Figure out Your College Savings Options

September 16, 2008
Thomas W. Batterman

Physician's Money Digest, May 31 2003, Volume 10, Issue 10

By now, you're probably well aware of the rising cost of college tuition. You may not be as familiar with how to save for this expense. When you're trying to save money to fund your children's college education, there are 3 primary ways to go about it. Following is a brief description of these 3 alternatives:

• 529 plan. These plans, which are offered by the state, arise out of Section 529 of the Internal Revenue Code. With a 529 plan, you make contributions to an account for the benefit of your child. These contributions are not deductible for federal income tax purposes, but there may be some limited deductibility for state income tax purposes. Gift tax rules and a requirement to file a gift tax return, if not pay a gift tax, may apply to contributions that exceed the gift tax annual exclusion (currently $11,000 per year).

Investments are limited to the investment options offered by the plan provider. Earnings grow tax deferred, and if money is withdrawn for qualified educational expenses, the earnings are tax-free. If your child does not go on to college, you can designate the account for another member of your family for educational expenses. If the money is withdrawn for noneducational expenses, all the earnings are subject to tax, plus a penalty tax of at least 10% on the earnings.

For parents with children who won't be attending college for a number of years, there are risks involved. The current 529 provisions expire by law on December 31, 2010. Since the law will have to be addressed at least by that time, there is a risk that the current provisions will be changed in the process. If your child will be attending school after 2010, you need to consider this risk. Also, while earnings on the investments in a 529 plan are tax-deferred, losses do not offer a tax benefit.

• Uniform Transfer to Minors Act (UTMA) account. This account allows you to give up to $11,000 per year to each child while they are young. Since they are not old enough to establish investment accounts themselves, these assets need to be set up in a custodial or UTMA account. Normally the parent is the custodian and controls the account. Parental control legally terminates at age 18. Investment options are unlimited, so parents can choose any investment vehicle they wish to invest in the UTMA account.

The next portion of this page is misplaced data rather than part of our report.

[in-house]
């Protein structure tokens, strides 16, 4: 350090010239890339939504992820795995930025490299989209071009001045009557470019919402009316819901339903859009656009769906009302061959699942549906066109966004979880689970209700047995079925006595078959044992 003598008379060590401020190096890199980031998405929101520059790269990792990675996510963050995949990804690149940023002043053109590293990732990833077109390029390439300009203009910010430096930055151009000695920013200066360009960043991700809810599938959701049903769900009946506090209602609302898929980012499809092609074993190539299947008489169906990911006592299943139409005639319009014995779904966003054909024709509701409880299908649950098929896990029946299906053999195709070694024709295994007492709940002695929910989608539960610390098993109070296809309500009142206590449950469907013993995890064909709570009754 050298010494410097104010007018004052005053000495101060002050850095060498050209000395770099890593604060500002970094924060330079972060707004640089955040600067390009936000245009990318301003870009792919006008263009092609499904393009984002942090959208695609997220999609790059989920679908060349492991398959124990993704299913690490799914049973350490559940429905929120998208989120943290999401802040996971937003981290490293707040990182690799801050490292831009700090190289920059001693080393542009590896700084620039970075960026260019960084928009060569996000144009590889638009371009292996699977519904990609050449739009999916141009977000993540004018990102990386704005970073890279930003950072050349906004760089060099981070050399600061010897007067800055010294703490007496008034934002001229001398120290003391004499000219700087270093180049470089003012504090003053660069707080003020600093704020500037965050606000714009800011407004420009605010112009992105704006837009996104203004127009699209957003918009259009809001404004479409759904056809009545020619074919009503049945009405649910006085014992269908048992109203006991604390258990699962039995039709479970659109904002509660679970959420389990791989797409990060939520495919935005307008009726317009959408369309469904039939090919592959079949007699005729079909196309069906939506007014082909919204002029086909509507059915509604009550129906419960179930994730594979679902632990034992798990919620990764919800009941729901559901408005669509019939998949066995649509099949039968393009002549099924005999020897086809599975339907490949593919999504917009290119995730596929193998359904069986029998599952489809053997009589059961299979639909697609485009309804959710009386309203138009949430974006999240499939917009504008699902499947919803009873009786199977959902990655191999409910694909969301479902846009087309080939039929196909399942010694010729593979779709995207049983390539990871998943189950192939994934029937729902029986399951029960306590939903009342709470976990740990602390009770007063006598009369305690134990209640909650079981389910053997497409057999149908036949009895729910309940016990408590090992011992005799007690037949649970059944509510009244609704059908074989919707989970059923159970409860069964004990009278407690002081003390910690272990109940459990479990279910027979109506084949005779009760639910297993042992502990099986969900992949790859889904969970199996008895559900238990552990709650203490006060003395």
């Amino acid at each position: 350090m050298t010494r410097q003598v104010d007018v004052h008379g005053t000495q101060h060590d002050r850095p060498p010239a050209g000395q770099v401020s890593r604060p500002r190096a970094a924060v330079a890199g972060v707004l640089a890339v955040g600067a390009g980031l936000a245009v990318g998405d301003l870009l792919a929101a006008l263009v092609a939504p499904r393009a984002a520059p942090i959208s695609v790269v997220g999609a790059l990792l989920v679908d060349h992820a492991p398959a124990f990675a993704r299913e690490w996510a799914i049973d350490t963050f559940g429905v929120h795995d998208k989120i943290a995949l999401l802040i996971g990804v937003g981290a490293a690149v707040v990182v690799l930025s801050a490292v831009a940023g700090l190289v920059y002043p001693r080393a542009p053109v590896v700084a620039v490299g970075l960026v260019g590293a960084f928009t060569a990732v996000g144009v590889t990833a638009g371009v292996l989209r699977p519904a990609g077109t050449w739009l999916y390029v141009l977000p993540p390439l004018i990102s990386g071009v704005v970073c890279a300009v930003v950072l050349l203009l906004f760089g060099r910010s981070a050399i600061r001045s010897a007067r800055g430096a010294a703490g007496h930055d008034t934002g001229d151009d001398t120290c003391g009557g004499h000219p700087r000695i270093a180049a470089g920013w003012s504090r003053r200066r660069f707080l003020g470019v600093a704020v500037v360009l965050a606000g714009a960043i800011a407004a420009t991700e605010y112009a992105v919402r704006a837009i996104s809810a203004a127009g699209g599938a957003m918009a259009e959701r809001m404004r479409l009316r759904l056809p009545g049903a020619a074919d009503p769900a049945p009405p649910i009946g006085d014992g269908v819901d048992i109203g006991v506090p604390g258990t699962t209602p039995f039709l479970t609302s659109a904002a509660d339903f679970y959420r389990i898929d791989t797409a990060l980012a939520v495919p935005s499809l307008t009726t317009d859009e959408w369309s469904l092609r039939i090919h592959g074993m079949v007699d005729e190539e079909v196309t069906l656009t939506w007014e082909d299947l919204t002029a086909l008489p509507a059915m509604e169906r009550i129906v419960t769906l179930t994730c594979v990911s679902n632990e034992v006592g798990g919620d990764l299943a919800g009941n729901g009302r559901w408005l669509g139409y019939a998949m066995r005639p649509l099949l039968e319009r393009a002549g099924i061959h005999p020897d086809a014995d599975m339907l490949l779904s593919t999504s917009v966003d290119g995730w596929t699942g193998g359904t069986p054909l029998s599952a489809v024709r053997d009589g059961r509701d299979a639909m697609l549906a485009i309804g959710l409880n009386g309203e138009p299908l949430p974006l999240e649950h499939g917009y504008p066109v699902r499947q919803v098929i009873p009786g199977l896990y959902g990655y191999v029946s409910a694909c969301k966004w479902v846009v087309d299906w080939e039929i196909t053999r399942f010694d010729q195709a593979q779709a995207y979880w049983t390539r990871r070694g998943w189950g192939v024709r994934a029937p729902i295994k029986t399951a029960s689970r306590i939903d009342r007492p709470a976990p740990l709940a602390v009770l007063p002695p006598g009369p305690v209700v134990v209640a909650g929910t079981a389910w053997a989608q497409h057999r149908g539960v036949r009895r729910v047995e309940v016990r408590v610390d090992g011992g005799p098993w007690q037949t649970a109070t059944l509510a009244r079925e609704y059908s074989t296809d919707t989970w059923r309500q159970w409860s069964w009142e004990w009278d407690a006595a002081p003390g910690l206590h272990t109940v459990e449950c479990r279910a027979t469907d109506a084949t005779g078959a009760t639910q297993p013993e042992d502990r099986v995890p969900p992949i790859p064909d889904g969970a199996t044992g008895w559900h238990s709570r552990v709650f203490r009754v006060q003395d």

Current income tax is owed on the earnings in a UTMA account. Earnings are taxed to the child, and any investment losses provide an offset against such tax. For children under age 14, there is a "kiddie tax." Even though the income is taxed to the child, it is taxed at the parents' income tax rate. Children ages 14 and older pay taxes on any income they receive, at the regular rate applicable to their level of income.

• Parental funds. Some parents simply save money for college in an account in their name. Earnings on such investments are taxed to parents as part of their income, but the parents are also able to benefit from any investment losses that may be incurred. When the child goes to college, the parents may give the child up to $11,000 per year toward expenses without any gift tax issues; much more can be given if necessary without a gift tax, although preparation of a gift tax return might be required.

If the child decides not to go to college or if the parent doesn't think the child is behaving responsibly in pursuit of educational goals, they can elect to keep their money. The parents can then choose to invest these set-aside dollars in any way they desire—parents' investment options are unlimited.

How you choose to save for your child's college education is most often not nearly as important as the fact that you're saving something. Sometimes parents get too wound up worrying about the tax attributes and lose sight of important non-tax considerations. Unless you're making well over $200,000 annually and you intend to provide at least $75,000 toward your child's college expenses, the actual difference in tax dollars paid between these 3 alternatives is a few hundred dollars if you start saving early.

If you will be giving more than $75,000 per child, you're at a level where an irrevocable trust may be warranted from both a tax and a non-tax perspective. More substantial college savings should really be accorded full, formal, and professional treatment through a trust rather than using 1 of the 3 options discussed, which are really more "mass market" college savings solutions.

However, if your funding desires are less than $75,000 per child, it is much more important that you consider how you're going to address funding for a child who doesn't go to college or who is irresponsible and can't be trusted with the money, than it is to save a couple of dollars in taxes. As with any financial decision, it is in your best interest to seek the professional guidance of an objective, impartial advisor in selecting the college savings option that is best for you.

Thomas W. Batterman is president of the Association of Independent Trust Companies, a national organization of more than 100 chartered, well-capitalized, and insured members who manage their clients' financial assets during life and after death. For more information, visit